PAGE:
It's difficult not to be impressed by the film's scope, especially in the big hunting sequence which sees hundreds of buffalo (brought in from across the US to re-create the Great Plains as was) running over vast, open landscapes, whilst men on horses ride dangerously close. It's also hard to fault its epic sense of patience. There is no (or at least very little) meaningful conflict for the first 2 1/2 hours of this 3 hour film. Instead, through scenes of gentle, piecemeal interaction with the Sioux nation, Costner's character spends his time learning and watching prior to his eventual assimilation into the group. His sensitive narration is relentlessly good-natured, with an infectious "can-do" attitude. Naive, perhaps, but disarmingly so.
There are some glaring problems with 'Dances'. For instance, why does it take this white man - a stranger to these lands - to find the buffalo for the Sioux? They've been looking for them for a while and their absence is a great source of concern - so why are they so incapable of tracking them? They don't even seem to be looking all that hard. There is a paternalistic aspect to the film which sits uncomfortably with me and it's generally a little patronising when "other" cultures are depicted as being so unambiguously wonderful. No community or society will be without its own social problems and inequalities.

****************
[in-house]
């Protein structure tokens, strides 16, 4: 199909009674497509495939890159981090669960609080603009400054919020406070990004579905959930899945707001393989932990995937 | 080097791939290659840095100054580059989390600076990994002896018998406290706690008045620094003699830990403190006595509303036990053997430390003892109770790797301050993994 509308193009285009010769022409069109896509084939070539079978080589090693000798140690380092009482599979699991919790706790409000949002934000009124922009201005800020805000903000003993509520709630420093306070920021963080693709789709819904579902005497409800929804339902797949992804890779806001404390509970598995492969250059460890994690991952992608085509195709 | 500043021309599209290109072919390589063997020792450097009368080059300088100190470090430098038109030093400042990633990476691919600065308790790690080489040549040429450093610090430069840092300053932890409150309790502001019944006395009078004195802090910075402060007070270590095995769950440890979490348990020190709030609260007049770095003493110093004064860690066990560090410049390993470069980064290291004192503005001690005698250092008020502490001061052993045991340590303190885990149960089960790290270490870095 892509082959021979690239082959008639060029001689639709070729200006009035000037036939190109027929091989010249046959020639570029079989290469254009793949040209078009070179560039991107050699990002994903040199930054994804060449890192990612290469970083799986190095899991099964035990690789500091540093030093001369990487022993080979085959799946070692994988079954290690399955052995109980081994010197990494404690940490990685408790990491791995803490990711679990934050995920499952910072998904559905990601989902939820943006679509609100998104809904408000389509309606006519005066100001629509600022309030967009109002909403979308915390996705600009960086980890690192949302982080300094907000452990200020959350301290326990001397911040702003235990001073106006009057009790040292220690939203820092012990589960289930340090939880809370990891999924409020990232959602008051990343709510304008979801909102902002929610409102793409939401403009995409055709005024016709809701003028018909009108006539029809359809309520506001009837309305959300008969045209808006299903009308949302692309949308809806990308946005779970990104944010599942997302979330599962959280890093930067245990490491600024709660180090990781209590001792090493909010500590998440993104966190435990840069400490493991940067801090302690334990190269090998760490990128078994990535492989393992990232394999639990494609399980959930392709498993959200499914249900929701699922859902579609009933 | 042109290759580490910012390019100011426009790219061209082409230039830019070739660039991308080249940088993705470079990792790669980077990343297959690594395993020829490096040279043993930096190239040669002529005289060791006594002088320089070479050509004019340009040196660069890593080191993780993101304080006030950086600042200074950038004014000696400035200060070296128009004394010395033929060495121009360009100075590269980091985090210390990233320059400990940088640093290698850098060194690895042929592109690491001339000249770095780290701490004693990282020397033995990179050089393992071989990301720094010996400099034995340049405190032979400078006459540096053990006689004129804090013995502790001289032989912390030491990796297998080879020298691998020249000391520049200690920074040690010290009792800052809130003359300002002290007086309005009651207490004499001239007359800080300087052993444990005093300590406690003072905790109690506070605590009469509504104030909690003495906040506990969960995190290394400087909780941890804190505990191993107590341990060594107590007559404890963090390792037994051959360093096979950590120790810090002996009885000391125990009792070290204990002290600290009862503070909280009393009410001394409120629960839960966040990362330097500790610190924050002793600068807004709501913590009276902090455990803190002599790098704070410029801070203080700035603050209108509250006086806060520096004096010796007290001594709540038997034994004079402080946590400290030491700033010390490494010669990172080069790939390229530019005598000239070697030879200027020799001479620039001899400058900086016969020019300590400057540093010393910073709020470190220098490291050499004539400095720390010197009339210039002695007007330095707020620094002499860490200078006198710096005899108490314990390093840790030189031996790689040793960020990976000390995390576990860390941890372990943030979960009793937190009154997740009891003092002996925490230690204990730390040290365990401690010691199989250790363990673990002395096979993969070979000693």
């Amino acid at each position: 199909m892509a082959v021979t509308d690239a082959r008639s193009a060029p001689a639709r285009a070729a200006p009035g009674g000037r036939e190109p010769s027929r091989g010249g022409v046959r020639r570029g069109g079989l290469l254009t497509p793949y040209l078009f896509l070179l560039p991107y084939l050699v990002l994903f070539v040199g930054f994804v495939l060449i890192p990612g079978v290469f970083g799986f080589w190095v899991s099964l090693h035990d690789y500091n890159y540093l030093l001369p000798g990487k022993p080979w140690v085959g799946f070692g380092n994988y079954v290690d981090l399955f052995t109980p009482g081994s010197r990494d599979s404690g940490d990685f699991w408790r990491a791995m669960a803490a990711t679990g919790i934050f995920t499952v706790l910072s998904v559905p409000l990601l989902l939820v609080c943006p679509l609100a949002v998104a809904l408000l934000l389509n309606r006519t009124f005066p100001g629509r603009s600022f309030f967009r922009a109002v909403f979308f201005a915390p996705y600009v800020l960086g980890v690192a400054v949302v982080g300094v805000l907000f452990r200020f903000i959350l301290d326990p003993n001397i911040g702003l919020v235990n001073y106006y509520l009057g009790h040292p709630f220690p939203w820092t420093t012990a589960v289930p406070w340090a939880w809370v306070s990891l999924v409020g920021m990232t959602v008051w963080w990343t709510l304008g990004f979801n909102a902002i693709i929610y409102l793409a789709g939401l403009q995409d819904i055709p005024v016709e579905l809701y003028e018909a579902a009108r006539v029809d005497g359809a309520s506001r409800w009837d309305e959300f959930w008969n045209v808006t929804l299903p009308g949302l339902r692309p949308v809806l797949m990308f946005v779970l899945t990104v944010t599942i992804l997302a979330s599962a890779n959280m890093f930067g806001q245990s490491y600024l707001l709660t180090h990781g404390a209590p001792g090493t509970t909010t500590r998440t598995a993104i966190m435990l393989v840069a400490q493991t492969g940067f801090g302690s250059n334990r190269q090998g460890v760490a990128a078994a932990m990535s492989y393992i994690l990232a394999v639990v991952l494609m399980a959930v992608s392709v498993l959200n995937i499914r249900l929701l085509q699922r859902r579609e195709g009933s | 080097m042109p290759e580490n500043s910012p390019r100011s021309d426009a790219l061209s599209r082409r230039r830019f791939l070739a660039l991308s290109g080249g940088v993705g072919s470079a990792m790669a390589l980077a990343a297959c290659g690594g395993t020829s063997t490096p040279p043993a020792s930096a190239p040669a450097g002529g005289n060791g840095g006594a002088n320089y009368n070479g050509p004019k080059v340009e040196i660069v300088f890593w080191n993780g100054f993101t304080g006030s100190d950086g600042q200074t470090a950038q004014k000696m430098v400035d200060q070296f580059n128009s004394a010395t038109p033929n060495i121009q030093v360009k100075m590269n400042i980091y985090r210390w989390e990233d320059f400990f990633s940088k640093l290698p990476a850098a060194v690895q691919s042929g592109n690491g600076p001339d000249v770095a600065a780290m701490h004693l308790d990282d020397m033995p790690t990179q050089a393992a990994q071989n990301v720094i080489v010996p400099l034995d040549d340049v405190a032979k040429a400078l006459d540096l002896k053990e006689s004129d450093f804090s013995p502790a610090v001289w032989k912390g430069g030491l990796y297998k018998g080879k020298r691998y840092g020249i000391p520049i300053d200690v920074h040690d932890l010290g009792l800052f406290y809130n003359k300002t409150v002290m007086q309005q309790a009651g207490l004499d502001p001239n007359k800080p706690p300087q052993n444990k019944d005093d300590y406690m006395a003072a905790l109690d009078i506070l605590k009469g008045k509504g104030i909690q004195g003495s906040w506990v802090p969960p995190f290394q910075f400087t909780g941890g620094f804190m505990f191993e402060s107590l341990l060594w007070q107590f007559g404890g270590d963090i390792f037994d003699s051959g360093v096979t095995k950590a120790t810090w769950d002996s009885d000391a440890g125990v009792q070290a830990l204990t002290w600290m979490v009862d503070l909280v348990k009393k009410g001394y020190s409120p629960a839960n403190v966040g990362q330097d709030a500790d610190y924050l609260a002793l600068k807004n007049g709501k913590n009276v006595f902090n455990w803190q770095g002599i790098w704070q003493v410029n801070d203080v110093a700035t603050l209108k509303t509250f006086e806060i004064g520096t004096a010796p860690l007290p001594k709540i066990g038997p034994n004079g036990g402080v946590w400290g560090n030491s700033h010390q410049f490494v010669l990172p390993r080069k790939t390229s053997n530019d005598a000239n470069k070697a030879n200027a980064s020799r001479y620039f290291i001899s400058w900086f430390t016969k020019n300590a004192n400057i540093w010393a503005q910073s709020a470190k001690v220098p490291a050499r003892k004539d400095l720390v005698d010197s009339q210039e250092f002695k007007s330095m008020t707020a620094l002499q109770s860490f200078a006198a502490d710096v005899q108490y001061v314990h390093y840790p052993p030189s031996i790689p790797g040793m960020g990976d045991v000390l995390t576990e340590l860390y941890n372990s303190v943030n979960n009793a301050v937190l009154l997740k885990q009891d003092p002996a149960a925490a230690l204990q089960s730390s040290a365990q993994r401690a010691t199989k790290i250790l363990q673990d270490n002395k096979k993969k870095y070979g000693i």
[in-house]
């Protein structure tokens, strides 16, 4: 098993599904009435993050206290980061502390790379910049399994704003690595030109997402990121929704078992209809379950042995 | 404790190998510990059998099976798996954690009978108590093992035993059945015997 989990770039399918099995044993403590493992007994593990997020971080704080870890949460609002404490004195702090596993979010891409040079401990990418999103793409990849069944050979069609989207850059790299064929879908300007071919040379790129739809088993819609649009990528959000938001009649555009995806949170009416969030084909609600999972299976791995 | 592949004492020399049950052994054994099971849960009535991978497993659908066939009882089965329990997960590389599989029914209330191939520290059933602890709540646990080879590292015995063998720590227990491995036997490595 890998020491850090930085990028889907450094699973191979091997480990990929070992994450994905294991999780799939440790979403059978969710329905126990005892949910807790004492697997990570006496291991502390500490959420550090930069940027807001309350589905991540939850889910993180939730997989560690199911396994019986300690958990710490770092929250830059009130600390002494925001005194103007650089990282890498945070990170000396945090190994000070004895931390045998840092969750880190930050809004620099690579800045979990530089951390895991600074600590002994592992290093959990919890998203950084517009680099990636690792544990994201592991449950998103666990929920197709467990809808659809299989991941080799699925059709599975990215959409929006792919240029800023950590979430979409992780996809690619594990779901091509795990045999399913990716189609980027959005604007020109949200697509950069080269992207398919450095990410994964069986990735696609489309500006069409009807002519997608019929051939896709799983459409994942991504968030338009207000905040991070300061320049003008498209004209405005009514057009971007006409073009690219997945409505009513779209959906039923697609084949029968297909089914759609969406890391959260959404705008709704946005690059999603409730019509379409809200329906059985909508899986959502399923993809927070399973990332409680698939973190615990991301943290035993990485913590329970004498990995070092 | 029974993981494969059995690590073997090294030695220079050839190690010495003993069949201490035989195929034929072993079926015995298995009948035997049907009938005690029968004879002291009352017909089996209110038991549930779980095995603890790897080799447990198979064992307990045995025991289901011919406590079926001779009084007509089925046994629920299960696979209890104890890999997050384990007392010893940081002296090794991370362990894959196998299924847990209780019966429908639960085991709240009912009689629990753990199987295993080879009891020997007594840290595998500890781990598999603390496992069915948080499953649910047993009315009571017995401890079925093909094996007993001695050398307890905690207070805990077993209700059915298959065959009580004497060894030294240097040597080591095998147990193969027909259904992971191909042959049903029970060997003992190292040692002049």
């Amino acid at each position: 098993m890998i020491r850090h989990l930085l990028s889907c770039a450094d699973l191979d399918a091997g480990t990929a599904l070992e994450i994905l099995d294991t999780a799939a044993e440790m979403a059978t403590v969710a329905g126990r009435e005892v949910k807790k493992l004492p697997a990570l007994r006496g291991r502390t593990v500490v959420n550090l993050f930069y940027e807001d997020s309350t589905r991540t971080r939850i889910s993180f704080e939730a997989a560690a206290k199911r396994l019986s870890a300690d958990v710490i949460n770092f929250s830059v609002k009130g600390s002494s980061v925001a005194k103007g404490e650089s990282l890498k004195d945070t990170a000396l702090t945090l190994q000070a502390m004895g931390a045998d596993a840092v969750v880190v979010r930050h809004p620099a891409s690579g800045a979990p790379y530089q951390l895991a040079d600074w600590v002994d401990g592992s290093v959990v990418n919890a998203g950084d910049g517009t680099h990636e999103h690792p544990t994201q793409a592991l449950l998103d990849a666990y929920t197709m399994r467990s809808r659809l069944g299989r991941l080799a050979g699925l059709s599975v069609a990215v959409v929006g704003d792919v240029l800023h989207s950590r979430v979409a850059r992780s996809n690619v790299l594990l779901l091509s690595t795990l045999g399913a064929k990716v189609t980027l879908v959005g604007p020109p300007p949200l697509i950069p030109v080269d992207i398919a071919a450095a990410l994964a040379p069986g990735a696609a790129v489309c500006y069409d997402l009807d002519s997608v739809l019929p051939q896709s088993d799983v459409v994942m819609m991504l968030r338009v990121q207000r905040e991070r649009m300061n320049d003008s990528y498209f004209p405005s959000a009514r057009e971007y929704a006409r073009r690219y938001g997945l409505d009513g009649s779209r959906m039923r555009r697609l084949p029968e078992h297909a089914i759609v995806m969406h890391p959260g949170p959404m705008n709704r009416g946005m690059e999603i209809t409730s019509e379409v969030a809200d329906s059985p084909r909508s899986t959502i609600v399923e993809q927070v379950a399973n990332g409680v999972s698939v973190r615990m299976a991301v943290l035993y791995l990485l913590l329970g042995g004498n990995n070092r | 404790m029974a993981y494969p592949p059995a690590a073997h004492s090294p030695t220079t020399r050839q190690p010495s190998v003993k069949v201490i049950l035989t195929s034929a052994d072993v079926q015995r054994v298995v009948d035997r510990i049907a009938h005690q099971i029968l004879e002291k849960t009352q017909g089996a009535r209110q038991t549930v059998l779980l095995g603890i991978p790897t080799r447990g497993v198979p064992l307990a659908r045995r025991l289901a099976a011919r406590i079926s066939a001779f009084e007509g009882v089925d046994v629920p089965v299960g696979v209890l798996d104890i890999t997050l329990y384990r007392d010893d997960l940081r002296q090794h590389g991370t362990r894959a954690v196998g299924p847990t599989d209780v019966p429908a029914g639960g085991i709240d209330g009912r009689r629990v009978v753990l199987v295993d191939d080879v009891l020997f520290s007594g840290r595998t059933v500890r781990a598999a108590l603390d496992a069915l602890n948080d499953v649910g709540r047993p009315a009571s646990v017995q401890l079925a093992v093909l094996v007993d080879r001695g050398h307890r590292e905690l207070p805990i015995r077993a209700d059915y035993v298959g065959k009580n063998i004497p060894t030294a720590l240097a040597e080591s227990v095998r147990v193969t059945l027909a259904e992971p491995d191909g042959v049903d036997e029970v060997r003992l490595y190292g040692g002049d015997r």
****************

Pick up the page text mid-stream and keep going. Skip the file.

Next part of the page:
Yet as two Native American tribes clash at the film's midway point, Costner opines that this is a noble kind of war: not governed by a "dark motive", but fought for control of resources (access to the food supply). Isn't that the case with every war? Isn't the war in Iraq about resources? And when he says taking part in this conflict has taught him who he is for the first time, isn't he romanticising an act of war? And shouldn't that be bad whatever adornments the two sides are wearing? With this considered 'Dances With Wolves' regrettably stoops to presenting an all too colonial view of the Indian as noble savage.